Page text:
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The Rohingya in Bangladesh: “The population has been completely suspended in time”
I first came to Cox’s Bazar in June 2017, at a time when thousands of Rohingya were already in Bangladesh from previous waves of targeted violence. Even then, the needs were massive. I returned as project coordinator that August, as hundreds of thousands more people arrived. It was obvious the Rohingya were fleeing violence – in one two-week period between August and September 2017, we watched pillars of smoke, most likely from houses and villages being burned, at several points across the border. At the border crossings, we saw Rohingya arriving with burns, gunshots, lacerations, and smoke asphyxiation. The trauma was visible on people’s faces and bodies.
They settled in camps that were already well below basic living standards, and where there had been very few aid actors working previously. One of the most striking things was the lack of dignity people had. Pregnant women and children were left virtually abandoned, people were defecating in the open, and they were ordered around by many different people and organisations. They did not seem to have much say in what happened to them.
Two years on, there are now better roads, more latrines and clean water points in and around the camps. There is more sense of order. But conditions in the camps remain precarious and big questions about people’s futures are still unanswered.
One of the most revealing conversations I’ve had was with a family I first met two years ago. The father recently told me: “Many NGOs are looking at this crisis from the perspective of the last two years, but I’m looking at it from the past 40 years – my whole life. I’m still trying to prove my identity as a human and that causes me immense pain and suffering.” The population has been completely suspended in time. This status quo is not something we should accept.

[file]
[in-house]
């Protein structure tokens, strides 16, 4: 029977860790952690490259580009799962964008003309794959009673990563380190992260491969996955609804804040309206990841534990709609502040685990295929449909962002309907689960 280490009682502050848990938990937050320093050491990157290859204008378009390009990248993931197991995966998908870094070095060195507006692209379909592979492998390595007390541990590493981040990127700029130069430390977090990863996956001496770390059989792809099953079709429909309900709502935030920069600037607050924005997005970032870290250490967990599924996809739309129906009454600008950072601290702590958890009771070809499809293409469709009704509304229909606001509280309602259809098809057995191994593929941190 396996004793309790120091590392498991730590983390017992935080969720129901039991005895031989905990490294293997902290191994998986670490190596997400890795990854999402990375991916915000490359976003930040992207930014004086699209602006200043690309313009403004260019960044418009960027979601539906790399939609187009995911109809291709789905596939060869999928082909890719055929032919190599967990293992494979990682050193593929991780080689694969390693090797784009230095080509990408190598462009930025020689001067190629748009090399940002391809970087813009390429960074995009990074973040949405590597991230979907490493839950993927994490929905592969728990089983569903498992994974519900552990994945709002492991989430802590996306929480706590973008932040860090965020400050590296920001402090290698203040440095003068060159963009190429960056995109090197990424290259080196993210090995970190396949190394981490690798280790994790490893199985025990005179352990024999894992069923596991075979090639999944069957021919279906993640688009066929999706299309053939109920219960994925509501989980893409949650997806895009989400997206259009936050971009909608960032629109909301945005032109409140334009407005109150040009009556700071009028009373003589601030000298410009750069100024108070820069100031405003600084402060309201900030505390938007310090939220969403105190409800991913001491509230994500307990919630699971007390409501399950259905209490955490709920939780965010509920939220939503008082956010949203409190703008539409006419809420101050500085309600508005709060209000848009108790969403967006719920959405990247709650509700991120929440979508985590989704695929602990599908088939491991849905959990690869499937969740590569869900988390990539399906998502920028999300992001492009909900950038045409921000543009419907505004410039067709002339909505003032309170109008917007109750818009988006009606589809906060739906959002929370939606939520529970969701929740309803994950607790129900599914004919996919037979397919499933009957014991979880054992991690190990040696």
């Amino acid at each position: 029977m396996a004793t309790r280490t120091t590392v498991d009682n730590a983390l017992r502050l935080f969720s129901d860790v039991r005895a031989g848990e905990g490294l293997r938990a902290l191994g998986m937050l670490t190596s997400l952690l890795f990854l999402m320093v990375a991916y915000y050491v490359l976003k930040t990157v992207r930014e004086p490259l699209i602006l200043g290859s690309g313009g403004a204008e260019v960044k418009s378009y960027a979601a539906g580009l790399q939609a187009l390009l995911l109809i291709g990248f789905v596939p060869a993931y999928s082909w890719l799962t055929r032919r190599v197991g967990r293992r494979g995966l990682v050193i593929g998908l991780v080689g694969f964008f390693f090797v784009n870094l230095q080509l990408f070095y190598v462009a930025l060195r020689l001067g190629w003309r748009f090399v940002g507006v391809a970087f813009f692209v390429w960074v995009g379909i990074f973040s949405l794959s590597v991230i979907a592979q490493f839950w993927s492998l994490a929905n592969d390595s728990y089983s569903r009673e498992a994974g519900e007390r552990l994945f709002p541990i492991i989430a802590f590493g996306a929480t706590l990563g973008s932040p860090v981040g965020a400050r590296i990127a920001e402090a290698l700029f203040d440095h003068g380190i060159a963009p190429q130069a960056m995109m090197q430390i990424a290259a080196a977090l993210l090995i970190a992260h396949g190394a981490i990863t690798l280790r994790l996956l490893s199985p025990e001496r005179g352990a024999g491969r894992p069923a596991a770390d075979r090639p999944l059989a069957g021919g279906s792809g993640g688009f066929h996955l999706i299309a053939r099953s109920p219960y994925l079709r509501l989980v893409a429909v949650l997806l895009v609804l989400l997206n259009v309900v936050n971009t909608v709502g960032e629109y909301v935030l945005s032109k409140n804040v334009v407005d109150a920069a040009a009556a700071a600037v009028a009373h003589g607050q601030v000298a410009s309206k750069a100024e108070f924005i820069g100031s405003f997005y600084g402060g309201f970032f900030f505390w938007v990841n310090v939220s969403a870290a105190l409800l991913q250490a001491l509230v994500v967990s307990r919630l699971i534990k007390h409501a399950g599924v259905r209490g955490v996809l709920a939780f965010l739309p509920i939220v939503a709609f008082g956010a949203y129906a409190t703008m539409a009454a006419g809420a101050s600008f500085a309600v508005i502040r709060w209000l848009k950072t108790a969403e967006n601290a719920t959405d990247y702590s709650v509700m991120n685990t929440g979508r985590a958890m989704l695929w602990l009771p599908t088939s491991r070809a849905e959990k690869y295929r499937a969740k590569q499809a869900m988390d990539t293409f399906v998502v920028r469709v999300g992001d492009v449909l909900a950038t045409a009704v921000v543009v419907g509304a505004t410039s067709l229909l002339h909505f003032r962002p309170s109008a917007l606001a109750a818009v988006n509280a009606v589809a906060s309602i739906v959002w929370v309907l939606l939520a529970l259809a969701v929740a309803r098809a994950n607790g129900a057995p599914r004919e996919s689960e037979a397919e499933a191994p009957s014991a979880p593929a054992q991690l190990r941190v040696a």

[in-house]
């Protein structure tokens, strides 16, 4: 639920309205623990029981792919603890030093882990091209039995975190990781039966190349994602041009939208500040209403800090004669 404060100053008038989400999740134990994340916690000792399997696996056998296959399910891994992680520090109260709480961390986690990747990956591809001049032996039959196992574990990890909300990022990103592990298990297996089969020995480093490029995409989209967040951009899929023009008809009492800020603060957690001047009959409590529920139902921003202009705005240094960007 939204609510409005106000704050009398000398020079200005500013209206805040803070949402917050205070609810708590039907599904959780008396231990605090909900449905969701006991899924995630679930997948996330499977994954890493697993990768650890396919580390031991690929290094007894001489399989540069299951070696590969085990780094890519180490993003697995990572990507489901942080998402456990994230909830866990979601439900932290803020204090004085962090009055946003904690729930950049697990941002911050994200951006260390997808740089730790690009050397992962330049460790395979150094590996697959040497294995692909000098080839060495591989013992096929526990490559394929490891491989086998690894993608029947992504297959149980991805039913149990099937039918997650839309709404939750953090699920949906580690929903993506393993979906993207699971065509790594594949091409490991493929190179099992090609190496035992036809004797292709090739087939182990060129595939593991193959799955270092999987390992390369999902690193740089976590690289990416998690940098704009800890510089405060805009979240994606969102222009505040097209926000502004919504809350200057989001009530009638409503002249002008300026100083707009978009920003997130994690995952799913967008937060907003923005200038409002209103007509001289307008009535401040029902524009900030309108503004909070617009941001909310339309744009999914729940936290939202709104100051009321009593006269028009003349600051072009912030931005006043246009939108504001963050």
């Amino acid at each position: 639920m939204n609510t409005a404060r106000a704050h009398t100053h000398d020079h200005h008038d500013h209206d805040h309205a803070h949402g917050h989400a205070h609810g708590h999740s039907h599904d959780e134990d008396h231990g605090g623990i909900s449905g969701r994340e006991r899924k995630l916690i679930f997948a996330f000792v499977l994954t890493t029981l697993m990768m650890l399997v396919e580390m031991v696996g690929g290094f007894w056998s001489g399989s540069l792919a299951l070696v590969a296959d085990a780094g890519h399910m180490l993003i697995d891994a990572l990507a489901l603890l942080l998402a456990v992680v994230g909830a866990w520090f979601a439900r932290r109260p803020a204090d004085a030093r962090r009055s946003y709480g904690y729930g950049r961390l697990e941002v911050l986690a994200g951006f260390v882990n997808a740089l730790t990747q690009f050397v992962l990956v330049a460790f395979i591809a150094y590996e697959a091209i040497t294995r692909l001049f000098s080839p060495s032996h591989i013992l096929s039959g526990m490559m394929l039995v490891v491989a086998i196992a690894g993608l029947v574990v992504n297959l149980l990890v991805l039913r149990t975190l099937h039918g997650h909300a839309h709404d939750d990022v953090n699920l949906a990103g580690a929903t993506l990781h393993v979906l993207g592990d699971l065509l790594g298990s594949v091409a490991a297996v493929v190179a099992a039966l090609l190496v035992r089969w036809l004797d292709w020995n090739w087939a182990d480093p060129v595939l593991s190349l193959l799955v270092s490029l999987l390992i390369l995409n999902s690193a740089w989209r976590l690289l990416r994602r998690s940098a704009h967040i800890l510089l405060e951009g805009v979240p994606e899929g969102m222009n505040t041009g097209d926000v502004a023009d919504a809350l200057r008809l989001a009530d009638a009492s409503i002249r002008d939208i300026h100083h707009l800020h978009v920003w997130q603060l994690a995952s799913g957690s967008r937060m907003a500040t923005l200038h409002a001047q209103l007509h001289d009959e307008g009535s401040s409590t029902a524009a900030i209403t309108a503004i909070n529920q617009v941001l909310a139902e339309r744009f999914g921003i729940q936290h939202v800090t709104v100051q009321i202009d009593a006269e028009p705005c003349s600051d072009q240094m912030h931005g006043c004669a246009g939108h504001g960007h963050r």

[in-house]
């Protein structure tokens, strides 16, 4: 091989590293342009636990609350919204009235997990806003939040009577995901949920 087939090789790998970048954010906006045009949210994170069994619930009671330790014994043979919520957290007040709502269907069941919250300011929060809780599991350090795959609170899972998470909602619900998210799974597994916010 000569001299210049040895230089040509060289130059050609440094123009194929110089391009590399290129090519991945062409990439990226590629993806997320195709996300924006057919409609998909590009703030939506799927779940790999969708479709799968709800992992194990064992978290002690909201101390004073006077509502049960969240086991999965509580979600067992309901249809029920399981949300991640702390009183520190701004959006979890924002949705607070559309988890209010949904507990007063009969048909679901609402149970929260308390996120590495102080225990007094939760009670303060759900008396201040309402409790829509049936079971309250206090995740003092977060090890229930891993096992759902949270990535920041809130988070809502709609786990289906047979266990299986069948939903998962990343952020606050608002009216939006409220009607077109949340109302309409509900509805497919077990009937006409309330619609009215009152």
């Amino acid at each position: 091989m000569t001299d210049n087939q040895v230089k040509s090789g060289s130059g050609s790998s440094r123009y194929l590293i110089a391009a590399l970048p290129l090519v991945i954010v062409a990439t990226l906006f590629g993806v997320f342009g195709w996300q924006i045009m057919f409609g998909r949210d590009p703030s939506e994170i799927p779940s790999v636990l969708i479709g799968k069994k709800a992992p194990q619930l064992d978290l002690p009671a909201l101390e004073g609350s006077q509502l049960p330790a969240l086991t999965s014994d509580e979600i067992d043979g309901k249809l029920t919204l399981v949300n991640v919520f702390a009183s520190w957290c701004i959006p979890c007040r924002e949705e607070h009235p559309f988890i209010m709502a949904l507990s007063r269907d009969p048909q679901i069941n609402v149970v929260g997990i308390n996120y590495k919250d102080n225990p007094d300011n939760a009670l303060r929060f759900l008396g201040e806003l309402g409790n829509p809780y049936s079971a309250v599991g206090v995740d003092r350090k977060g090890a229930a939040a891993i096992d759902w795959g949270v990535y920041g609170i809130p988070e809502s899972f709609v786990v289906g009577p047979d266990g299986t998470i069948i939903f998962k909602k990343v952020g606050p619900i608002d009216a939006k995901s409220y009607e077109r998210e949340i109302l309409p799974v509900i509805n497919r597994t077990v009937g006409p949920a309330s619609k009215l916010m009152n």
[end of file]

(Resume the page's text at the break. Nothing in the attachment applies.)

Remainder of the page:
There is no legal way for the Rohingya to work in Bangladesh, which contributes to massive social, economic and financial pressure. Education provides a road map for any community to sustain and advance themselves, but Rohingya children aren’t allowed formal schooling. Access to specialised care is another big issue – there are healthcare services available, but with limited freedom of movement, the level of care required is often out of reach. Mental health remains stigmatised within the Rohingya community, as in much of the world.
Amid all the uncertainty, one thing is clear. This is not the time for the humanitarian response to scale down. Over 912,000 Rohingya are now in Bangladesh. We need to be talking about what we are doing for this population’s future, in Myanmar and countries hosting the Rohingya, like Bangladesh. And yet short-term thinking continues for a long-term problem. The population is highly dependent on aid and we need to ask how long that can last. If we are looking for sustainable solutions, then the Rohingya need a roadmap for the future that includes access to things like jobs and education.
When I think of the future for the Rohingya, my biggest hope is that they are able to return home safely. Until then, I hope they are afforded greater self-sufficiency, education rights, as well as the legal recognition they deserve. If these things don’t happen now, I fear the Rohingya will be in the same situation in another two years, only with even fewer services available to them. Any decrease in aid should only come in tandem with growing self-sufficiency.
History has repeated itself with the Rohingya and they remain forgotten. If this happened in Australia, where I’m from, the world would pay attention. We have an opportunity to do better by them. The Government of Bangladesh has been accommodating but it’s not their burden to carry alone. This is a regional issue affecting all of Myanmar’s neighbours, as well as an international one. We have to step up and ensure that they aren’t just getting food and water but a future too.